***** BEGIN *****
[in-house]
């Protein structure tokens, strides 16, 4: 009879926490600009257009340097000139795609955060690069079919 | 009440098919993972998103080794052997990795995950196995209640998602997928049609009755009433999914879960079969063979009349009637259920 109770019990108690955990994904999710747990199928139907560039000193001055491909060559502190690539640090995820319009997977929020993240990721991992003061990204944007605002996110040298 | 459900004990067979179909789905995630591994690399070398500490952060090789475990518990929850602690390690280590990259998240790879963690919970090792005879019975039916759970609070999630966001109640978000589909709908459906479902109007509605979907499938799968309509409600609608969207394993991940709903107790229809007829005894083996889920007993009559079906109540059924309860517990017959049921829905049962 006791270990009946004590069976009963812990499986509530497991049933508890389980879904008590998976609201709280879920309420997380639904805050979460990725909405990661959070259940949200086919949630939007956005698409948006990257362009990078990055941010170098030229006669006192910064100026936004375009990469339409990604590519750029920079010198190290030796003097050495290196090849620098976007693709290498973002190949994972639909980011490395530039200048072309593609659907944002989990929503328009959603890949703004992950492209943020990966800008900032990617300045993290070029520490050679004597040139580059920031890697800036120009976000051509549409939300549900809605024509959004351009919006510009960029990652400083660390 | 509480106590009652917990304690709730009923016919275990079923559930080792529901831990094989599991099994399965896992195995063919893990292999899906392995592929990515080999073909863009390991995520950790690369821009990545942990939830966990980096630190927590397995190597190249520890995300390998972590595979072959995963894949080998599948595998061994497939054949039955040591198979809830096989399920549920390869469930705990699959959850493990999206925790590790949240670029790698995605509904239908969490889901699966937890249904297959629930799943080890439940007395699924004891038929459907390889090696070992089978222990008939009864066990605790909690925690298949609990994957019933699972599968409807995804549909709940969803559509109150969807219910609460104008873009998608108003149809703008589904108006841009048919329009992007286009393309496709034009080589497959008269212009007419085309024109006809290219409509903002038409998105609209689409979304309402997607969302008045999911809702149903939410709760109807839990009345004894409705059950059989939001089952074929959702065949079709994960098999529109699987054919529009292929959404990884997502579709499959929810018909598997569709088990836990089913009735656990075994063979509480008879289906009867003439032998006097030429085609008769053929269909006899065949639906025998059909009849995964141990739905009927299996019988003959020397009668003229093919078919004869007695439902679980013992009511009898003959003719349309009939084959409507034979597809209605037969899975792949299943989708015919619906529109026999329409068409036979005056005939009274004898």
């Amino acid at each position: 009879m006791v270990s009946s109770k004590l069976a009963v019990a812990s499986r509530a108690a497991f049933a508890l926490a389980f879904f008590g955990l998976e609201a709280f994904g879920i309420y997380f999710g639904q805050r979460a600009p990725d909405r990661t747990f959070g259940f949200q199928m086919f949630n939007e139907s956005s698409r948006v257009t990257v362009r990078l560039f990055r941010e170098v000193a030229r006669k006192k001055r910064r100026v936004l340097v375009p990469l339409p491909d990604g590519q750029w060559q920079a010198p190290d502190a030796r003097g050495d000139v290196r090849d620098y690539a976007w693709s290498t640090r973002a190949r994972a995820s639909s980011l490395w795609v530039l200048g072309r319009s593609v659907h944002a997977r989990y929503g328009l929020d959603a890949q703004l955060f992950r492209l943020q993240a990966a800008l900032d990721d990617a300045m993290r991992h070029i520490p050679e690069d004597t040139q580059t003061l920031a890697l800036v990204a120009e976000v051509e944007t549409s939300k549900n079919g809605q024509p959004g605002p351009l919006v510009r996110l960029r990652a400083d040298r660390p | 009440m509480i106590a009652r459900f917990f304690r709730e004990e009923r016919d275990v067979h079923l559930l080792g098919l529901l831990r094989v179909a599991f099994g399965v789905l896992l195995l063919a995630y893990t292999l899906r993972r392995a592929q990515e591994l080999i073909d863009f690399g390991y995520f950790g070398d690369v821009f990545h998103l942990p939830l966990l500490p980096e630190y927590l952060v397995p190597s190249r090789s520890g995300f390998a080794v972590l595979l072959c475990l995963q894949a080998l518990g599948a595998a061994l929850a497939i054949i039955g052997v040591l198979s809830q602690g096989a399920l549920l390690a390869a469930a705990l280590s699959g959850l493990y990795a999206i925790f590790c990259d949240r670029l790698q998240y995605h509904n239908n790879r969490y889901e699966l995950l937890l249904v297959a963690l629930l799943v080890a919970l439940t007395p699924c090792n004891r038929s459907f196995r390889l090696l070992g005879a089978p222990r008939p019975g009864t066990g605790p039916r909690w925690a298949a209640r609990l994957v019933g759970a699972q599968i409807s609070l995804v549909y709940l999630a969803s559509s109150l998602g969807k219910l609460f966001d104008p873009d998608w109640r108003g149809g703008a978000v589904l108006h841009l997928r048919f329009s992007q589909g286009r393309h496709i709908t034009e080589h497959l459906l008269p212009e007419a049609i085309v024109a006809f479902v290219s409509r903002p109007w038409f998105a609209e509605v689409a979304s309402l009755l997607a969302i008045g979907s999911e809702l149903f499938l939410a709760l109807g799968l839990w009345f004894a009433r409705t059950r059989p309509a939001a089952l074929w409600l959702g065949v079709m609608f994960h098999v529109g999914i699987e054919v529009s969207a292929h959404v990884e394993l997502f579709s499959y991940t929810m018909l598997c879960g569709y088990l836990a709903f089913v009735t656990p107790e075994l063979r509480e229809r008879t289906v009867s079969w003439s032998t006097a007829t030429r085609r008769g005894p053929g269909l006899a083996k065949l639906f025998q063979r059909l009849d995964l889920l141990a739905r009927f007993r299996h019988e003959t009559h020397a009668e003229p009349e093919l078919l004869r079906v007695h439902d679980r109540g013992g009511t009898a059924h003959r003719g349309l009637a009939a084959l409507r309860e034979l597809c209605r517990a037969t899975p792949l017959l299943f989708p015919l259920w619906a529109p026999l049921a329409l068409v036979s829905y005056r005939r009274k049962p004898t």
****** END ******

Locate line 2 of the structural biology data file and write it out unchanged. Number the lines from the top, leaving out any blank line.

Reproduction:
């Protein structure tokens, strides 16, 4: 009879926490600009257009340097000139795609955060690069079919 | 009440098919993972998103080794052997990795995950196995209640998602997928049609009755009433999914879960079969063979009349009637259920 109770019990108690955990994904999710747990199928139907560039000193001055491909060559502190690539640090995820319009997977929020993240990721991992003061990204944007605002996110040298 | 459900004990067979179909789905995630591994690399070398500490952060090789475990518990929850602690390690280590990259998240790879963690919970090792005879019975039916759970609070999630966001109640978000589909709908459906479902109007509605979907499938799968309509409600609608969207394993991940709903107790229809007829005894083996889920007993009559079906109540059924309860517990017959049921829905049962 006791270990009946004590069976009963812990499986509530497991049933508890389980879904008590998976609201709280879920309420997380639904805050979460990725909405990661959070259940949200086919949630939007956005698409948006990257362009990078990055941010170098030229006669006192910064100026936004375009990469339409990604590519750029920079010198190290030796003097050495290196090849620098976007693709290498973002190949994972639909980011490395530039200048072309593609659907944002989990929503328009959603890949703004992950492209943020990966800008900032990617300045993290070029520490050679004597040139580059920031890697800036120009976000051509549409939300549900809605024509959004351009919006510009960029990652400083660390 | 509480106590009652917990304690709730009923016919275990079923559930080792529901831990094989599991099994399965896992195995063919893990292999899906392995592929990515080999073909863009390991995520950790690369821009990545942990939830966990980096630190927590397995190597190249520890995300390998972590595979072959995963894949080998599948595998061994497939054949039955040591198979809830096989399920549920390869469930705990699959959850493990999206925790590790949240670029790698995605509904239908969490889901699966937890249904297959629930799943080890439940007395699924004891038929459907390889090696070992089978222990008939009864066990605790909690925690298949609990994957019933699972599968409807995804549909709940969803559509109150969807219910609460104008873009998608108003149809703008589904108006841009048919329009992007286009393309496709034009080589497959008269212009007419085309024109006809290219409509903002038409998105609209689409979304309402997607969302008045999911809702149903939410709760109807839990009345004894409705059950059989939001089952074929959702065949079709994960098999529109699987054919529009292929959404990884997502579709499959929810018909598997569709088990836990089913009735656990075994063979509480008879289906009867003439032998006097030429085609008769053929269909006899065949639906025998059909009849995964141990739905009927299996019988003959020397009668003229093919078919004869007695439902679980013992009511009898003959003719349309009939084959409507034979597809209605037969899975792949299943989708015919619906529109026999329409068409036979005056005939009274004898």